Designation as a saint is by no means the only measure of a person's virtue and ability to inspire spiritual seekers on the path to union with God. Yet, in a world populated with 1.1 billion Catholics, it is surely a powerful way for the Catholic Church to officially multiply the effect of saintly persons on others, through increased awareness of their exemplary lives and contributions.
Marilyn H. Fedewa
Mariá of Ágreda : Mystical Lady in Blue
I just finished reading Marilyn Fedewa's biography of Mariá of Ágreda , the mystical lady in blue. Mariá of Ágreda was a seventeenth century mystic who spent her entire adult life as a cloistered nun in a convent founded by her mother in her home town of Ágreda in northeastern Spain.
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The Mystical Lady in Blue
Mariá has been named one of the nine most influential women in Spanish history, but she was also an important figure in the American Southwest. Through bilocation, she visited Native Americans in what later became Texas and New Mexico, evangelizing them before they were reached by Spanish missionaries. That a woman who could be in two places at once--places separated by an ocean--seems fantastic to the modern mind; but these incidents of bilocation were thoroughly investigated by ecclesiastical authorities in the New World and were accepted as bona fide by the religious figures of her day.
Mariá of Ágreda was a prodigious writer, but her crowning achievement was Mystical City of God, her multi-volumed biography of Mary. This work has been translated into many languages and remains today as one of the great contributions to Catholic mystical literature.
When Mariá died in 1665 at the age of 63, a great clamor arose to canonize her. The Vatican designated her as venerable in 1673, the first step to canonization. Unfortunately, although the cause for her canonization has waxed and waned over the centuries, Mariá of Ágreda has yet to be canonized.
Why it takes so long for some worthy people to be canonized I cannot say. Even St. Thomas More, who was beheaded for the Catholic faith by Henry VIII in 1535, was not canonized for 400 years.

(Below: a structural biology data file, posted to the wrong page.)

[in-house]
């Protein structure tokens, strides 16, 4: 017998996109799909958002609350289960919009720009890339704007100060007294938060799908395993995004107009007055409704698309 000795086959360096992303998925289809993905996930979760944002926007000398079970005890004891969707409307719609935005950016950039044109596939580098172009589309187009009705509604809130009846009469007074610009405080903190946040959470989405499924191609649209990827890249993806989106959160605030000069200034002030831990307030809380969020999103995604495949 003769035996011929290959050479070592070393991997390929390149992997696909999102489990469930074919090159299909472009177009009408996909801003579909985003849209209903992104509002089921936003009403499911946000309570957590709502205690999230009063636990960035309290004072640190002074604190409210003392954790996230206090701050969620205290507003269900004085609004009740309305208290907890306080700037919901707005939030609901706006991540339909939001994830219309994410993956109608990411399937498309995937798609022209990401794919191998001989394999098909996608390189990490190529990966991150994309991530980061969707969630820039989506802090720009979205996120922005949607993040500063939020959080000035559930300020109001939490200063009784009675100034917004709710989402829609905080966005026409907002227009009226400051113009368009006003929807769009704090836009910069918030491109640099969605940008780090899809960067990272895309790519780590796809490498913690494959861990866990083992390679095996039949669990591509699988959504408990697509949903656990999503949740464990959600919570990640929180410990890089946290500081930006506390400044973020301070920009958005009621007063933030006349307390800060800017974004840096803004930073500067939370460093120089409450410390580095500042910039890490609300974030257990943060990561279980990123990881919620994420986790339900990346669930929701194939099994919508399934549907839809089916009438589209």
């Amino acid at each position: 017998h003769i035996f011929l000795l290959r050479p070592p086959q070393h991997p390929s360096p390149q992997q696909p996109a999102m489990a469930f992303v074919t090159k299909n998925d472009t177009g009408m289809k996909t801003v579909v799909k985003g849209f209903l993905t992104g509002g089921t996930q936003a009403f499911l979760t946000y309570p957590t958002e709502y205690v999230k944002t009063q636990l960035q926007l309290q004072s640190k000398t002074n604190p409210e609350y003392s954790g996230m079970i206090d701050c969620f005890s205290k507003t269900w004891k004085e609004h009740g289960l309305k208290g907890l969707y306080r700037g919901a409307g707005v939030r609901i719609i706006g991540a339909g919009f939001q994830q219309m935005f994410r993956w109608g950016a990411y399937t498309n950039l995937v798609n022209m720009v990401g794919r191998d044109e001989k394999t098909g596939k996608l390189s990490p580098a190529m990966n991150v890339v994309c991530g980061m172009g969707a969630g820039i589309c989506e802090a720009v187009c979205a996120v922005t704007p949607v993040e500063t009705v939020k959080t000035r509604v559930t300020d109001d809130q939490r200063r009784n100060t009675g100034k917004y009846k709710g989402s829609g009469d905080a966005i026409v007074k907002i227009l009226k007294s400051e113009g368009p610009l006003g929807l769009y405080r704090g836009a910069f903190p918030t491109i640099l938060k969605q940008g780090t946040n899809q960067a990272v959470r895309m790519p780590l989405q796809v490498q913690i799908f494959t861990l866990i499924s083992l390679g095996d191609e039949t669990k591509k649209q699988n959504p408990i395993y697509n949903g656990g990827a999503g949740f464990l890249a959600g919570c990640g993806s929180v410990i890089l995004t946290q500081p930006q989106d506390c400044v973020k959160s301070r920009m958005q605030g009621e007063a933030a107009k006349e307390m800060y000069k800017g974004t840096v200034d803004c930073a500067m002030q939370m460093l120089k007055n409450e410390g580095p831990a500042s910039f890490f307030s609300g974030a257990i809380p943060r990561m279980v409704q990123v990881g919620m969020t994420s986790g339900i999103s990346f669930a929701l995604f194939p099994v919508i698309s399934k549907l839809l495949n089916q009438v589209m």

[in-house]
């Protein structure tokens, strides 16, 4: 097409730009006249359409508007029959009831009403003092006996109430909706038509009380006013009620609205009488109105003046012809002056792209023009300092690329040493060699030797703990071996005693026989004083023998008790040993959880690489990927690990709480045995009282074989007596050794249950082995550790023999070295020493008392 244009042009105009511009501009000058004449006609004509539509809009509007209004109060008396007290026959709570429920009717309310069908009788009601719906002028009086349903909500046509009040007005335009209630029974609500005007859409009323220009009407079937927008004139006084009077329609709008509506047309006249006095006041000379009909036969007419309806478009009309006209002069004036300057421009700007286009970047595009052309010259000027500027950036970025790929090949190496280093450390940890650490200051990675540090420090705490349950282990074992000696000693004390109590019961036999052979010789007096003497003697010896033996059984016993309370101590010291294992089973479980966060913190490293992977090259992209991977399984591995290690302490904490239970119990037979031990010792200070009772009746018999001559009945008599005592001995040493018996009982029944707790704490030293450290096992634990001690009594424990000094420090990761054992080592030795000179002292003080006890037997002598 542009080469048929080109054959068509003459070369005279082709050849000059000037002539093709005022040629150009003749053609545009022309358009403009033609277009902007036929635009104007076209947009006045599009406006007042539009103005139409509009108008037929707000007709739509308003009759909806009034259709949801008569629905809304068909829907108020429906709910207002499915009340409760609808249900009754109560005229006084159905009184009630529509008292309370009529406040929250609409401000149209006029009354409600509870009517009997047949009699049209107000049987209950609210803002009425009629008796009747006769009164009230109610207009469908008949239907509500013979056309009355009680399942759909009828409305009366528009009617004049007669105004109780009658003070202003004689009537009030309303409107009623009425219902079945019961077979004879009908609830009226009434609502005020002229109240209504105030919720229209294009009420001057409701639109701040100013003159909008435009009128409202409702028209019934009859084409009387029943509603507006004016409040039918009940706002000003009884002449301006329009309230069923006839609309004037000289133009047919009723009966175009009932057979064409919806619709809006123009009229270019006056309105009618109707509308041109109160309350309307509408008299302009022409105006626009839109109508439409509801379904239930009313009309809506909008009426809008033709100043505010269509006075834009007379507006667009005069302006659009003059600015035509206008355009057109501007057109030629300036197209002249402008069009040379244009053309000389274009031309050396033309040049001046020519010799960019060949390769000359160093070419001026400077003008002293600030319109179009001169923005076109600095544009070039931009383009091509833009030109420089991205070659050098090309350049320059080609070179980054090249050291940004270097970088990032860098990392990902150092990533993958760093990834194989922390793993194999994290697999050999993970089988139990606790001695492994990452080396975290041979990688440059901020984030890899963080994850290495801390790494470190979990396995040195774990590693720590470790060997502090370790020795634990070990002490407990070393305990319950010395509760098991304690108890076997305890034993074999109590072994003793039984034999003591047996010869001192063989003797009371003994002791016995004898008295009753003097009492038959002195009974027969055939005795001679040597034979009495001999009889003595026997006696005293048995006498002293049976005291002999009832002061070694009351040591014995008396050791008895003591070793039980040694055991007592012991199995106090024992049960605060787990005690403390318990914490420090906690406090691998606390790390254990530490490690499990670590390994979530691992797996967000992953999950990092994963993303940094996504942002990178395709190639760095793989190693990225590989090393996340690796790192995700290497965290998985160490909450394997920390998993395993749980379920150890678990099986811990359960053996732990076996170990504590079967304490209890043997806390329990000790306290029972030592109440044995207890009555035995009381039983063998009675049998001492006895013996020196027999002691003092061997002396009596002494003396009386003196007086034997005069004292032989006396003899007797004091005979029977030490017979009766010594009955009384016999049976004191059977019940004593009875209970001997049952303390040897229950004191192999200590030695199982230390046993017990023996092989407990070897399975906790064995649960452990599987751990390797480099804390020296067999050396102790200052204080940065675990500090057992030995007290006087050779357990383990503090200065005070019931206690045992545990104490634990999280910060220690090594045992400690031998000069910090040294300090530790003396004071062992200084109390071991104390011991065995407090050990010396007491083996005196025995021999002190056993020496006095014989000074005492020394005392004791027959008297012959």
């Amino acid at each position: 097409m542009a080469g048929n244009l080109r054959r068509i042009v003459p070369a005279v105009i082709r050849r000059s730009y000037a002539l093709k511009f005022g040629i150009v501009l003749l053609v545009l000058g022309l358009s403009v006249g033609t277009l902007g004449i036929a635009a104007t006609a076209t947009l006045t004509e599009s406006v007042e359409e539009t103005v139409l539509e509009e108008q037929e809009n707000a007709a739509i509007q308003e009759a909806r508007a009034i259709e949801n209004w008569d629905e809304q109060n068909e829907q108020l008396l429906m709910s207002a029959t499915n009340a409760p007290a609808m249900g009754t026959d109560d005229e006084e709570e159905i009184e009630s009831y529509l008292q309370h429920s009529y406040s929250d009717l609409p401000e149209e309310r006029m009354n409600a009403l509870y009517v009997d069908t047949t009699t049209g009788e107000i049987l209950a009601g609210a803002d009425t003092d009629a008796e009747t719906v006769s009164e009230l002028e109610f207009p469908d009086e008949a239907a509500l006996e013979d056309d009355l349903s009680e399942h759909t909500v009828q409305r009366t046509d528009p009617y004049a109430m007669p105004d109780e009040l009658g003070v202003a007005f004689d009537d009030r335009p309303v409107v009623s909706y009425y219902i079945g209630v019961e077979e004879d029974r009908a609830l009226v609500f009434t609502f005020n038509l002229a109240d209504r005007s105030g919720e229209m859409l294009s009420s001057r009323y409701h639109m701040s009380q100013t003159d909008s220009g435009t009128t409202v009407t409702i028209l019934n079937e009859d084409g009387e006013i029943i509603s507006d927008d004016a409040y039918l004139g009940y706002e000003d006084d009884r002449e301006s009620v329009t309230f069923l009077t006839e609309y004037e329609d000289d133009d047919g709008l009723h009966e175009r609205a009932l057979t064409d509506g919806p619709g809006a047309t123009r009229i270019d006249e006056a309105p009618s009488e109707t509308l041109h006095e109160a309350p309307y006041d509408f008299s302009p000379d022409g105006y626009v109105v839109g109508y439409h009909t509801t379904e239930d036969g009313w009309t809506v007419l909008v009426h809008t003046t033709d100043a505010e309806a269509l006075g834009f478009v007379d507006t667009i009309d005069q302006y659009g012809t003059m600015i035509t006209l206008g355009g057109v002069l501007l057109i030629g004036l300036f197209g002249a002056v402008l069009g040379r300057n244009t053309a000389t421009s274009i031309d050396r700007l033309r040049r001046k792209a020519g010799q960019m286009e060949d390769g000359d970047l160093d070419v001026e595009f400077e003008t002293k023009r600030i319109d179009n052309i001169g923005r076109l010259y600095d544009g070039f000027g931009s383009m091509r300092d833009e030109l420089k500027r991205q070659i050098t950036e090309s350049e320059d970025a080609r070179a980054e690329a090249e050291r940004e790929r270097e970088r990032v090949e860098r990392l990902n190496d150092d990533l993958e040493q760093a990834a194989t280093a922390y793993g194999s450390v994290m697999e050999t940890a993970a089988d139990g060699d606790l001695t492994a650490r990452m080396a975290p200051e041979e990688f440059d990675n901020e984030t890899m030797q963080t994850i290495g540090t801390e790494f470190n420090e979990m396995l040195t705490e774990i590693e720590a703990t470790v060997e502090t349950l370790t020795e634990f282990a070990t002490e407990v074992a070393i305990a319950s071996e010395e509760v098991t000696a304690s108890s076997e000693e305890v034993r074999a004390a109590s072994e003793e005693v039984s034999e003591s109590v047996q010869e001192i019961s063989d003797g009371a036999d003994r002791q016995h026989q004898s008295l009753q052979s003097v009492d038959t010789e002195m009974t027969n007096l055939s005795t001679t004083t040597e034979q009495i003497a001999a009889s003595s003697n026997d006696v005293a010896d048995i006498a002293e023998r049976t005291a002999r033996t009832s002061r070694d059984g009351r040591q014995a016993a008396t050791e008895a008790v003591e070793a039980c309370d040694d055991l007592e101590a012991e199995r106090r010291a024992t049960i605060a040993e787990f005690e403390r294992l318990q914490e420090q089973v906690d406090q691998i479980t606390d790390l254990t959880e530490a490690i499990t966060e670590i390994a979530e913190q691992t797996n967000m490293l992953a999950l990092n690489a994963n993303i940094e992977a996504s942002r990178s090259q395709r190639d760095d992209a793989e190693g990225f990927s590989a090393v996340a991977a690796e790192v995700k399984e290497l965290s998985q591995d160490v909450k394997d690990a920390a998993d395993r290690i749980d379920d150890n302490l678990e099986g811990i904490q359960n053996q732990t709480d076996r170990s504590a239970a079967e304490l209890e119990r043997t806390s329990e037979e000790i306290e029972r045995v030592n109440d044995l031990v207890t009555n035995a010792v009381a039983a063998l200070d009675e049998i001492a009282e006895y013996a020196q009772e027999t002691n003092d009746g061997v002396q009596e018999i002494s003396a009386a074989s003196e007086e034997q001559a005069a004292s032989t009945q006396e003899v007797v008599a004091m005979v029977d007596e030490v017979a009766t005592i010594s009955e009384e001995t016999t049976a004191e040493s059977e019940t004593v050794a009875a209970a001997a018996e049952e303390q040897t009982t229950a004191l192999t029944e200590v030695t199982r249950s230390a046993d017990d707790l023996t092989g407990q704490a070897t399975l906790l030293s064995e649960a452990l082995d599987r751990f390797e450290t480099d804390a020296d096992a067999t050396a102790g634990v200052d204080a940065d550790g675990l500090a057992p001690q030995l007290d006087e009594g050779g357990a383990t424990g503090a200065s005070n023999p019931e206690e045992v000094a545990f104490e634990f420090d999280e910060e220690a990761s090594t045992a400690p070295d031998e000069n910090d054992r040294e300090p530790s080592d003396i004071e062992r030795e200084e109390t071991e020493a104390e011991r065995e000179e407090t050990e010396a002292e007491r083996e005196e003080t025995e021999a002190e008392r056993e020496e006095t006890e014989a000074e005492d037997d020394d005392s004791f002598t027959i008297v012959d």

Dorothy Day, Servant of God
And this brings me to Dorothy Day. I am one of thousands of people who pray for the day Dorothy Day will be canonized, and we have powerful allies among the clergy. The American Bishops have endorsed her canonization, and Pope Benedict spoke of her holiness in a public address he made shortly before stepping down from the papacy.
So far, although she has been named a Servant of God--the first step toward canonization--and her cause has been enthusiastically taken up by the Archdiocese of New York and Cardinal Timothy Dolan, Dorothy has not moved up the ladder to canonization. So far, she has not even be beatified.
What does she need to become a Saint? Two miracles. Miracles have been attributed to her. The eminent psychologist and author Robert Coles attributed his wife's recovery from cancer to Dorothy's prayers while she was still alive. These are Dr. Coles' words, which are taken from his biography of Dorothy:
[S]he often wrote to me, and when my wife became seriously ill in 1973, she prayed long and hard for her. My wife miraculously--the doctor's words--survived the illness, and she and I have never really been the same since then with respect to our feelings for Dorothy Day, who wrote to us every single morning for a while: a testimony of concern we scarcely know how to acknowledge, even now. God bless her soul. (Coles, 1987, p. xx).I myself have reported on the miraculous recovery of Sarah Dorothy Maple, whose brain tumor disappeared after I sought Dorothy Day's intercession, in spite of the fact that Sarah's doctors gave her no hope for recovery. My intercession was documented in the Houston Catholic Worker, which also printed Sarah's own testimony of her miraculous recovery. I sent a copy of Sarah's medical records to the New York Archdiocese.
Perhaps Sarah Maple's recovery from brain cancer is not the miracle Dorothy Day needs. If not, let us keep praying for other miracles. Let us have faith in Dorothy's power to intercede on our behalf.
As the old Christmas hymn attests, long our world has lain "in sin and error pining." We live in a culture that has lost its way--drugged by materialism and selfishness and the insatiable lust for power and recognition. Dorothy--through her humility, through the clarity of her beautiful writing, through her saintly lifelong witness--can show us the way home.
Even now, she waits with other saints of the ages--Saint Teresa of Avila, Saint Catherine of Siena, Saint Teresa Benedicta of the Cross--to aid us. Let us pray for Dorothy Day's official recognition as a saint--sometime within our lifetimes.
Robert Coles. Dorothy Day: A Radical Devotion. Reading, MA: Addison-Wesley Publishing Company, 1987.
Marilyn H. Fedewa. Maria of Agreda: Mystical Lady in Blue. Albuquerque, NM: University of New Mexico Press, 2009.
Sarah Maple. Dorothy Day Miracle Visits Casa Juan Diego. Houston Catholic Worker, November-December, 2011. Accessible at:
Sarah Maple. Miracle After Prayers to Dorothy Inspires New Convert: My Long, Circuitous Journey into Catholicism. Houston Catholic Worker, June-August, 2013. Accessible at: http://cjd.org/2013/07/05/miracle-after-prayers-to-dorothy-inspires-new-convert-my-long-circuitous-journey-into-catholicism/